Christine Mohrmann (whom I usually praise to the skies) provided this translation of the Collect in the Tridentine Missal for Pentecost 17:
Grant we beseech you O Lord that your people may avoid the temptations of the devil, and with pure minds follow you the only God.
Cranmer (1549) rendered it thus, from Trinity 18 in the Sarum Missal:
Lord we beseech thee grant thy people grace to avoid the infections of the Devil and with pure heart and mind to follow thee the only God.
Here is the Latin original as provided by S Pius V:
Da quaesumus Domine populo tuo diabolica vitare contagia, et te solum Deum pura mente sectari.
I just love the way Cranmer kept the idea of diabolical Evil as a contagion or infection which we catch and pass on. The 1662 Prayer Book, followed by Mohrmann, mess this up. But there are hundreds of sermons in it.
30 September 2017
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Yes, Mohrmann's "avoid the temptations of the devil" is asking too much, whereas Cranmer's "avoid the infections of the Devil" is more realistic (since we are promised trials in this life as a means of being assayed).
But (as a rhetorical note) why not use "contagions" rather than "infections"? At least these days, with "swine flue" rampant, "contagion" seems less clinical (to my ear), and connotes the idea of "contact". Perhaps it was the opposite in Cranmer's day?
Fr. H, We've been relying on The Propers as listed on the website: Maternal Heart of Mary, http://maternalheart.org/propers.html, which for Pentecost 17 shows: "Grant, O Lord, unto Thy people grace to avoid all contact with the devil, and with pure minds to follow Thee, the only God. Through our Lord." Close enough?
I like it, but I'm a sucker for cognates.
Interesting indeed. Most like contagion. Diabolus means divider, and he spreads division like contagion.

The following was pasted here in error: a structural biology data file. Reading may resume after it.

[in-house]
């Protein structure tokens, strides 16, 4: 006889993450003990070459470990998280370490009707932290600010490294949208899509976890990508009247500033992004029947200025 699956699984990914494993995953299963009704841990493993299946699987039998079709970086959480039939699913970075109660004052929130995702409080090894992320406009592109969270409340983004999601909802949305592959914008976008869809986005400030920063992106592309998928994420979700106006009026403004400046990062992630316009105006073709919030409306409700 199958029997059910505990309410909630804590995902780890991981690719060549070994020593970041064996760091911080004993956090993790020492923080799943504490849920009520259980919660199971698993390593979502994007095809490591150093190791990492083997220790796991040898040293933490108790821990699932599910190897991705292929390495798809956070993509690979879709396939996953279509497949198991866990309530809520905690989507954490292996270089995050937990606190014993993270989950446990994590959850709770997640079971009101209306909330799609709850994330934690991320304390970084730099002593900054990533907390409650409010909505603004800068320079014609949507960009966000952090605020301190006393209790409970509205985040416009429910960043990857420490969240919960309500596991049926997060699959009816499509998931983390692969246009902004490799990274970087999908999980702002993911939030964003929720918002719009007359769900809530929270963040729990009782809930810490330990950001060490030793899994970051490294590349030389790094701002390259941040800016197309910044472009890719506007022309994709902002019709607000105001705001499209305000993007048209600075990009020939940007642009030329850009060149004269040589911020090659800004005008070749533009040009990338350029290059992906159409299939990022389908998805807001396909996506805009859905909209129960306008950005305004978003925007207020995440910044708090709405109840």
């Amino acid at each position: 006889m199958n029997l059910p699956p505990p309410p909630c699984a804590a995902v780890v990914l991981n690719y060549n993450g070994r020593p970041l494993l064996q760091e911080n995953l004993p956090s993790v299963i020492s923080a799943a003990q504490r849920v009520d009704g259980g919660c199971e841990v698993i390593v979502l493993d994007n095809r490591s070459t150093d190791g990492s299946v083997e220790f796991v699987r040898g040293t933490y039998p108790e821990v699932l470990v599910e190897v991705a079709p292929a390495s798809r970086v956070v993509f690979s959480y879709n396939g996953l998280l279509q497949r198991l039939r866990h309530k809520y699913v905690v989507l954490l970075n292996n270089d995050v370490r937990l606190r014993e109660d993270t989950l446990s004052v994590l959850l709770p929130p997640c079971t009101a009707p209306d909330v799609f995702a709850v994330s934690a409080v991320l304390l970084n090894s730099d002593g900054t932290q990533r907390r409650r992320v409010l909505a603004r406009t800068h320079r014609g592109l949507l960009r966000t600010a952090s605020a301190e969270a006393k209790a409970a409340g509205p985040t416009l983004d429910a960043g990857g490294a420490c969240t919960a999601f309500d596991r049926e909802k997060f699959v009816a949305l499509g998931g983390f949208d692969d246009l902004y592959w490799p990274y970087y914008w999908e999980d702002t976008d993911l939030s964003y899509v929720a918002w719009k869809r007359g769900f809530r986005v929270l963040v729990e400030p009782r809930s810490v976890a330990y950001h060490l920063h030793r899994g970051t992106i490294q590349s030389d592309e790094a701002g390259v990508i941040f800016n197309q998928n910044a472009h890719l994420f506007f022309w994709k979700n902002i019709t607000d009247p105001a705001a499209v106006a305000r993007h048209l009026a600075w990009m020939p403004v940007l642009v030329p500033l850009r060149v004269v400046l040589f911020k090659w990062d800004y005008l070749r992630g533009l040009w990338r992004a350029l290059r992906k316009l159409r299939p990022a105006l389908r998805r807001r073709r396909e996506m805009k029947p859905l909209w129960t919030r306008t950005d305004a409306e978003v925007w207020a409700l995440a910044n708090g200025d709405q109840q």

One man gossips and the sin spreads like an epidemic (Aen. IV: 173 et passim):
"Fama, malum qua non aliud VELOCIUS ullum ...
pedibus celerem et pernicibus alis,
monstrum horrendum, ingens, cui, quot sunt corpore plumae
tot vigiles oculi subter, mirabile dictu,
tot linguae, totidem ora sonant, tot subrigit aures."
Swift and ever increasing. Both the gossip and the sin spread.
Or the contagion of a man who vents his anger, unlike a rock thrown in still water, from which the waves, first large and fast diminish until they disappear and, in the wake, former even peace returns; instead wrath grows in size and fury in each next wave, each wider than the last, each more furious, until it stirs up and ends any peace in universal agitation and tsunami-like overturns all, if unchecked.
In the English text of the translation in "The Day Hours of the Church" compiled by Stanbrook Abbey, this collect is rendered as
"Grant to thy people, we beseech thee, O Lord, to avoid every contamination of the devil, and with pure minds to follow thee, the only God. Through our Lord."
In the English text of the translation in "The Day Hours of the Church" compiled by Stanbrook Abbey, this collect is rendered as:
"Grant to thy people, we beseech thee, O Lord, to avoid every contamination of the devil, and with pure minds, to follow thee, the only God. Through Our Lord."
P.S. Sorry if this turns out to be a double-post. I wasn't sure I had submitted the comment properly the firs time around.
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